[Haskell-cafe] Denotational semantics for the lay man.

caseyh at istar.ca caseyh at istar.ca
Mon Jan 17 20:16:59 CET 2011

You probably want to bring up other forms of semantics.

Axiomatic semantics:
Makes no distinction between a phrase's meaning and the logical  
formulas that describe it; its meaning is exactly what can be proven  
about it in some logic.

Operational semantics:
The execution of the language is described directly (rather than by  
Operational semantics loosely corresponds to "interpretation".
Can be defined via syntactic transformations on phrases of the  
language itself.

Denotational semantics:
each phrase in the language is translated into a denotation, i.e. a  
phrase in some other language. Denotational semantics loosely  
corresponds to "compilation", although the "target language" is  
usually a mathematical formalism rather than another computer language.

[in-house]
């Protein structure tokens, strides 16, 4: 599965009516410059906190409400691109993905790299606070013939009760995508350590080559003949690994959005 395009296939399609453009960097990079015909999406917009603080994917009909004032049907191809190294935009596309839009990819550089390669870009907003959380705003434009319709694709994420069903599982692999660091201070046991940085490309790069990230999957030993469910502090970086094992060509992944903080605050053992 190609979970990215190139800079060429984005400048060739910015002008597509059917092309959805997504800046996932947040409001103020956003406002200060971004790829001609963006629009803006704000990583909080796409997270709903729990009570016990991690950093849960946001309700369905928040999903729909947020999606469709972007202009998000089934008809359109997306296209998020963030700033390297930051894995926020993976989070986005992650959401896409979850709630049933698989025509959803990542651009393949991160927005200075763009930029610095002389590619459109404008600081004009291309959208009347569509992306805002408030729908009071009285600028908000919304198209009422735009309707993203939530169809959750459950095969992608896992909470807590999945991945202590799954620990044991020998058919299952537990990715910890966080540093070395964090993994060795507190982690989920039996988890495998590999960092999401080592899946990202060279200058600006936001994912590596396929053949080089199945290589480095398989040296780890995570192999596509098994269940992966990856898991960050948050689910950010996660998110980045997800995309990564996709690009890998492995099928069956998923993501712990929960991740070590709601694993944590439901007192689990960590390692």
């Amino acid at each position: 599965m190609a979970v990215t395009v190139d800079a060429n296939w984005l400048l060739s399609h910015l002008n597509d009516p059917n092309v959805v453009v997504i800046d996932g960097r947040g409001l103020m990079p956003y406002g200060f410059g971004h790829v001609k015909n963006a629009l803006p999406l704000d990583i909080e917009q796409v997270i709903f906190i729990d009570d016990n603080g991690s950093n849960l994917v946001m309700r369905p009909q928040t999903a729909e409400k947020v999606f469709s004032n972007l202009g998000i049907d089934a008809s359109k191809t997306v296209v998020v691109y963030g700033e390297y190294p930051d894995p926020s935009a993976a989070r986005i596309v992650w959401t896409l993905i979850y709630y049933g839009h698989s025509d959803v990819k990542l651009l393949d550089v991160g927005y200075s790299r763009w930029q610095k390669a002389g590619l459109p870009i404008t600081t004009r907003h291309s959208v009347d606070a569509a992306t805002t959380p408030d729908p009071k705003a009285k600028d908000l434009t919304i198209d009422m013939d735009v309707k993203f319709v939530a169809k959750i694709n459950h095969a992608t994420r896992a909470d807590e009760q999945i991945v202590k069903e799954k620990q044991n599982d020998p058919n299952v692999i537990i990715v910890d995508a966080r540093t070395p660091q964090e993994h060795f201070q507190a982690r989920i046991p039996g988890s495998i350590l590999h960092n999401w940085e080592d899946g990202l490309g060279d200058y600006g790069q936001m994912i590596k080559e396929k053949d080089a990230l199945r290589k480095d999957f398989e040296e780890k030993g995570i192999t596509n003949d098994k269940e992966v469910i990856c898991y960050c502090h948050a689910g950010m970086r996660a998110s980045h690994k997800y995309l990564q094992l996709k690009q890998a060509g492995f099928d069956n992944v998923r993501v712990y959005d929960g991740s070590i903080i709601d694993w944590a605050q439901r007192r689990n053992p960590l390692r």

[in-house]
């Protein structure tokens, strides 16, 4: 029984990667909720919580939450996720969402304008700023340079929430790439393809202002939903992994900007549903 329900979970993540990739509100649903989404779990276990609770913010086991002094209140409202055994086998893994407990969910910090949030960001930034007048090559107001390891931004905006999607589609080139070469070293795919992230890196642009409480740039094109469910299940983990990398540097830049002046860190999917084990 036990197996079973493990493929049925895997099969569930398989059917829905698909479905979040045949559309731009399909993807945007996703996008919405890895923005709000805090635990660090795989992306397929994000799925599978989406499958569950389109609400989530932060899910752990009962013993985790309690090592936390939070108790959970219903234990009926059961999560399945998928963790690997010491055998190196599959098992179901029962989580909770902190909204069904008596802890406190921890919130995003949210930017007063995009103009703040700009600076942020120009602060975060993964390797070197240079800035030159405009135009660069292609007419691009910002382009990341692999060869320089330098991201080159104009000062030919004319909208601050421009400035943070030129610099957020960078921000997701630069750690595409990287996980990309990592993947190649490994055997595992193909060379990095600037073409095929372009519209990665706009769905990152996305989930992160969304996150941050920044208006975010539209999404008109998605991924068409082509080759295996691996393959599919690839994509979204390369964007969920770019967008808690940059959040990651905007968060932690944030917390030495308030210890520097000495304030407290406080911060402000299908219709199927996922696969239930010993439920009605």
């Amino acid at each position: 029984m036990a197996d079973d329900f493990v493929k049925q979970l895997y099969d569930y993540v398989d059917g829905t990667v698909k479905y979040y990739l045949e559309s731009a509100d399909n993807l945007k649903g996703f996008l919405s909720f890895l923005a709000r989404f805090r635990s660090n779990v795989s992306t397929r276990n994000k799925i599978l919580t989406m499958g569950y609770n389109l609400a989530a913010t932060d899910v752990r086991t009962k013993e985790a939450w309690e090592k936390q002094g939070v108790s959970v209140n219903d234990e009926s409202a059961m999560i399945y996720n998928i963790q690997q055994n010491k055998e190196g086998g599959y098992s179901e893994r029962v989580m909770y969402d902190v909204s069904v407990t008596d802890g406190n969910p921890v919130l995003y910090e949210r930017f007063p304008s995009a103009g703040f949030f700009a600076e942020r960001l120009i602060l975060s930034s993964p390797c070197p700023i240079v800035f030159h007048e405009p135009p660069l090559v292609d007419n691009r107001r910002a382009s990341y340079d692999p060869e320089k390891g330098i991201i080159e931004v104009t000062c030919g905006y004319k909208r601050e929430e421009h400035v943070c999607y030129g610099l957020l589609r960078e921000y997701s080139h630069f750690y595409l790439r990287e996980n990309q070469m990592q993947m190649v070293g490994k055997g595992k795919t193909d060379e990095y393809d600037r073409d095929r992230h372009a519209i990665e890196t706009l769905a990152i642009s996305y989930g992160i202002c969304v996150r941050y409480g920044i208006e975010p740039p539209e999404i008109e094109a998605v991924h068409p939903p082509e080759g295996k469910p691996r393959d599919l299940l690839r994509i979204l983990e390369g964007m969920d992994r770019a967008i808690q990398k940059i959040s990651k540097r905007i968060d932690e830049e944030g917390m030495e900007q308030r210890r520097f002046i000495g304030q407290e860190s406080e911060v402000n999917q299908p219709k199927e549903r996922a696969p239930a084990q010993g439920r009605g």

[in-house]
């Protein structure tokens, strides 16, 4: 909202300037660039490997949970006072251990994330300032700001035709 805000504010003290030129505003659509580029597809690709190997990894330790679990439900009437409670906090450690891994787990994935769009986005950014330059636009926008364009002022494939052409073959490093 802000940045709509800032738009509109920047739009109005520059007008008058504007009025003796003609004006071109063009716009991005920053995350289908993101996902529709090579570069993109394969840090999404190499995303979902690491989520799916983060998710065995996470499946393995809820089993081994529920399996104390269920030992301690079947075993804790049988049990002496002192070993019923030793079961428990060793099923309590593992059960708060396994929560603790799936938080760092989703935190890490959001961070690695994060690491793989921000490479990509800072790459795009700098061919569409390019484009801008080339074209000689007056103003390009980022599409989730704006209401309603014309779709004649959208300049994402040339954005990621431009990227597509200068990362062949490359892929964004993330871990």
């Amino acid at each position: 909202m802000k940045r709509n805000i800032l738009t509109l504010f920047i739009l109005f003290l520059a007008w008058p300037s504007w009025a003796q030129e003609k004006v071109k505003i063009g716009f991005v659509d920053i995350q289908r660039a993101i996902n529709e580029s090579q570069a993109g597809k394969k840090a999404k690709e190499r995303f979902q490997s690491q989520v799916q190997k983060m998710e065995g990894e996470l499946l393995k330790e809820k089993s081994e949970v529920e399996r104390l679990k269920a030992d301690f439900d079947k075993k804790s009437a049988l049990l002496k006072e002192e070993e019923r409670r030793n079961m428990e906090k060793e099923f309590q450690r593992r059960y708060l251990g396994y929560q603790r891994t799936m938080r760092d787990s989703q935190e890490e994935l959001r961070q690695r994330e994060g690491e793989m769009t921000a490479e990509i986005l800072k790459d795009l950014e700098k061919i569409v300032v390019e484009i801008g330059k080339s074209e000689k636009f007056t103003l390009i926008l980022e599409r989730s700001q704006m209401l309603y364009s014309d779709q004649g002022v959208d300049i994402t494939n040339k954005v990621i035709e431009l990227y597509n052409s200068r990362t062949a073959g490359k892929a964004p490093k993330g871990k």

Above from Wikipedia.

Quoting David Sankel <camior at gmail.com>:

> Hello All,
> I've recently had the opportunity to explain in prose what denotational
> semantics are to a person unfamiliar with it. I was trying to get across the
> concept of distilling the essence out of some problem domain. I wasn't able
> to get the idea across so I'm looking for some simple ways to explain it.
> Does anyone know of a way to explain what's the meaning and objective of
> "distilling the essence" without introducing more jargon. One thing that
> comes to mind is how Newton's equations for gravity were a distillation of
> the essence of the way things fall.
> Thanks in advance,
> David
> --
> David Sankel
> Sankel Software
> www.sankelsoftware.com

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